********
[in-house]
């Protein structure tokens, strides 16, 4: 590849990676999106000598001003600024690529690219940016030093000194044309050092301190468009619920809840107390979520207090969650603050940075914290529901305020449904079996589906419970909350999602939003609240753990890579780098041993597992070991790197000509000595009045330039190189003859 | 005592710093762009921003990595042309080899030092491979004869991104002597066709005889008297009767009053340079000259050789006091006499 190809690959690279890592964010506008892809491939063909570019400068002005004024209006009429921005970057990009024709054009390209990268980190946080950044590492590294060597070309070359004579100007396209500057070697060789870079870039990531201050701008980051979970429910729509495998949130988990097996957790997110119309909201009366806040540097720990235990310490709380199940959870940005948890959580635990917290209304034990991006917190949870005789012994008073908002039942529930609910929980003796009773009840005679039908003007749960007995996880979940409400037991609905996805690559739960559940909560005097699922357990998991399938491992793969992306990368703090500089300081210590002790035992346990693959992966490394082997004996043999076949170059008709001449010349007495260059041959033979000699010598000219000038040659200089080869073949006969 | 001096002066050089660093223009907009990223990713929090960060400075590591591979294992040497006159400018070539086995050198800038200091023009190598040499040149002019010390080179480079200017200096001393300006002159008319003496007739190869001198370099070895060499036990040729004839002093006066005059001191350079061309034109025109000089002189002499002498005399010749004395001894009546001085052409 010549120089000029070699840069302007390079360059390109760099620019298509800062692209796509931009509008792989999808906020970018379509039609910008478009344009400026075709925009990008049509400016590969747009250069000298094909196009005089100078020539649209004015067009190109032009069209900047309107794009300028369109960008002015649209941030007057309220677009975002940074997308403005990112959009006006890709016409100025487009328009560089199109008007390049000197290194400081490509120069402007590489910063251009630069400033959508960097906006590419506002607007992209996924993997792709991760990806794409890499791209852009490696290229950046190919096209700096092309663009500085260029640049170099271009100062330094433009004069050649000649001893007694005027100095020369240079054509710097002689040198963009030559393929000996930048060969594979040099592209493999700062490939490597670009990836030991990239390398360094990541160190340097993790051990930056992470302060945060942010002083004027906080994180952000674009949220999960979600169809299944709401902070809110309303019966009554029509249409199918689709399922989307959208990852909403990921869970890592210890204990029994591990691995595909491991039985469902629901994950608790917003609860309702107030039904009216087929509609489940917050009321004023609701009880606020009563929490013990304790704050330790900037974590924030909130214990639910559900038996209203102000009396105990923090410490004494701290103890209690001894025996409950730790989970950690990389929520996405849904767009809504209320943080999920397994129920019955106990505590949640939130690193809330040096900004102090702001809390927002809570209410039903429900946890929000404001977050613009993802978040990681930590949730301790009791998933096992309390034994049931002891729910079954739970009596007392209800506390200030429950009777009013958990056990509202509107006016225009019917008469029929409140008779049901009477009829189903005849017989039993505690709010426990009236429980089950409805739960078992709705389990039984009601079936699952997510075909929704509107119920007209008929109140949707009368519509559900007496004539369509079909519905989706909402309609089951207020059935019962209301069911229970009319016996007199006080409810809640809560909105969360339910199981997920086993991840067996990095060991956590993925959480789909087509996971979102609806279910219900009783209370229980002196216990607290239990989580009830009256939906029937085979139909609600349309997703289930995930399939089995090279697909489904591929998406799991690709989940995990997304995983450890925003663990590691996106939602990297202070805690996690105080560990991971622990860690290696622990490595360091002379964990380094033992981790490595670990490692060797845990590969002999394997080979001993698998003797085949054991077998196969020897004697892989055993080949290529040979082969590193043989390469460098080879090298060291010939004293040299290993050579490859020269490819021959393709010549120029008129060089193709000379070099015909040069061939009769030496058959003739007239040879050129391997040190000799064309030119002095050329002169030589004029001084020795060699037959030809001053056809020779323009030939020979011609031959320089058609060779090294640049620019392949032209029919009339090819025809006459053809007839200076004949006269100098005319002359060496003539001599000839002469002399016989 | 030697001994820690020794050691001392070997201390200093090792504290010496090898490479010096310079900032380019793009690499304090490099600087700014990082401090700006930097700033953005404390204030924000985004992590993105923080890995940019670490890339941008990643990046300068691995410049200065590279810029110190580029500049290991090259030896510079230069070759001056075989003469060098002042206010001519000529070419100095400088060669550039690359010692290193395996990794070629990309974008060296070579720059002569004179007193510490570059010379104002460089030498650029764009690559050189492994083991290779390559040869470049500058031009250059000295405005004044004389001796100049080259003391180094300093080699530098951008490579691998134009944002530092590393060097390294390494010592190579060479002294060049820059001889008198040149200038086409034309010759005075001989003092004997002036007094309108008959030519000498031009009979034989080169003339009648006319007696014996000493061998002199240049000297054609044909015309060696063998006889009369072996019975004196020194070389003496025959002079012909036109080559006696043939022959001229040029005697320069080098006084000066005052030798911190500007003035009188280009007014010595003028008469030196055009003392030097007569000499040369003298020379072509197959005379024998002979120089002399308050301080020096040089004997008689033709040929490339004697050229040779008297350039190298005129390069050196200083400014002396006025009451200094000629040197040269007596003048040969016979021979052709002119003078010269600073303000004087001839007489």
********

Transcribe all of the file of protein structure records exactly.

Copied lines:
[in-house]
């Protein structure tokens, strides 16, 4: 590849990676999106000598001003600024690529690219940016030093000194044309050092301190468009619920809840107390979520207090969650603050940075914290529901305020449904079996589906419970909350999602939003609240753990890579780098041993597992070991790197000509000595009045330039190189003859 | 005592710093762009921003990595042309080899030092491979004869991104002597066709005889008297009767009053340079000259050789006091006499 190809690959690279890592964010506008892809491939063909570019400068002005004024209006009429921005970057990009024709054009390209990268980190946080950044590492590294060597070309070359004579100007396209500057070697060789870079870039990531201050701008980051979970429910729509495998949130988990097996957790997110119309909201009366806040540097720990235990310490709380199940959870940005948890959580635990917290209304034990991006917190949870005789012994008073908002039942529930609910929980003796009773009840005679039908003007749960007995996880979940409400037991609905996805690559739960559940909560005097699922357990998991399938491992793969992306990368703090500089300081210590002790035992346990693959992966490394082997004996043999076949170059008709001449010349007495260059041959033979000699010598000219000038040659200089080869073949006969 | 001096002066050089660093223009907009990223990713929090960060400075590591591979294992040497006159400018070539086995050198800038200091023009190598040499040149002019010390080179480079200017200096001393300006002159008319003496007739190869001198370099070895060499036990040729004839002093006066005059001191350079061309034109025109000089002189002499002498005399010749004395001894009546001085052409 010549120089000029070699840069302007390079360059390109760099620019298509800062692209796509931009509008792989999808906020970018379509039609910008478009344009400026075709925009990008049509400016590969747009250069000298094909196009005089100078020539649209004015067009190109032009069209900047309107794009300028369109960008002015649209941030007057309220677009975002940074997308403005990112959009006006890709016409100025487009328009560089199109008007390049000197290194400081490509120069402007590489910063251009630069400033959508960097906006590419506002607007992209996924993997792709991760990806794409890499791209852009490696290229950046190919096209700096092309663009500085260029640049170099271009100062330094433009004069050649000649001893007694005027100095020369240079054509710097002689040198963009030559393929000996930048060969594979040099592209493999700062490939490597670009990836030991990239390398360094990541160190340097993790051990930056992470302060945060942010002083004027906080994180952000674009949220999960979600169809299944709401902070809110309303019966009554029509249409199918689709399922989307959208990852909403990921869970890592210890204990029994591990691995595909491991039985469902629901994950608790917003609860309702107030039904009216087929509609489940917050009321004023609701009880606020009563929490013990304790704050330790900037974590924030909130214990639910559900038996209203102000009396105990923090410490004494701290103890209690001894025996409950730790989970950690990389929520996405849904767009809504209320943080999920397994129920019955106990505590949640939130690193809330040096900004102090702001809390927002809570209410039903429900946890929000404001977050613009993802978040990681930590949730301790009791998933096992309390034994049931002891729910079954739970009596007392209800506390200030429950009777009013958990056990509202509107006016225009019917008469029929409140008779049901009477009829189903005849017989039993505690709010426990009236429980089950409805739960078992709705389990039984009601079936699952997510075909929704509107119920007209008929109140949707009368519509559900007496004539369509079909519905989706909402309609089951207020059935019962209301069911229970009319016996007199006080409810809640809560909105969360339910199981997920086993991840067996990095060991956590993925959480789909087509996971979102609806279910219900009783209370229980002196216990607290239990989580009830009256939906029937085979139909609600349309997703289930995930399939089995090279697909489904591929998406799991690709989940995990997304995983450890925003663990590691996106939602990297202070805690996690105080560990991971622990860690290696622990490595360091002379964990380094033992981790490595670990490692060797845990590969002999394997080979001993698998003797085949054991077998196969020897004697892989055993080949290529040979082969590193043989390469460098080879090298060291010939004293040299290993050579490859020269490819021959393709010549120029008129060089193709000379070099015909040069061939009769030496058959003739007239040879050129391997040190000799064309030119002095050329002169030589004029001084020795060699037959030809001053056809020779323009030939020979011609031959320089058609060779090294640049620019392949032209029919009339090819025809006459053809007839200076004949006269100098005319002359060496003539001599000839002469002399016989 | 030697001994820690020794050691001392070997201390200093090792504290010496090898490479010096310079900032380019793009690499304090490099600087700014990082401090700006930097700033953005404390204030924000985004992590993105923080890995940019670490890339941008990643990046300068691995410049200065590279810029110190580029500049290991090259030896510079230069070759001056075989003469060098002042206010001519000529070419100095400088060669550039690359010692290193395996990794070629990309974008060296070579720059002569004179007193510490570059010379104002460089030498650029764009690559050189492994083991290779390559040869470049500058031009250059000295405005004044004389001796100049080259003391180094300093080699530098951008490579691998134009944002530092590393060097390294390494010592190579060479002294060049820059001889008198040149200038086409034309010759005075001989003092004997002036007094309108008959030519000498031009009979034989080169003339009648006319007696014996000493061998002199240049000297054609044909015309060696063998006889009369072996019975004196020194070389003496025959002079012909036109080559006696043939022959001229040029005697320069080098006084000066005052030798911190500007003035009188280009007014010595003028008469030196055009003392030097007569000499040369003298020379072509197959005379024998002979120089002399308050301080020096040089004997008689033709040929490339004697050229040779008297350039190298005129390069050196200083400014002396006025009451200094000629040197040269007596003048040969016979021979052709002119003078010269600073303000004087001839007489």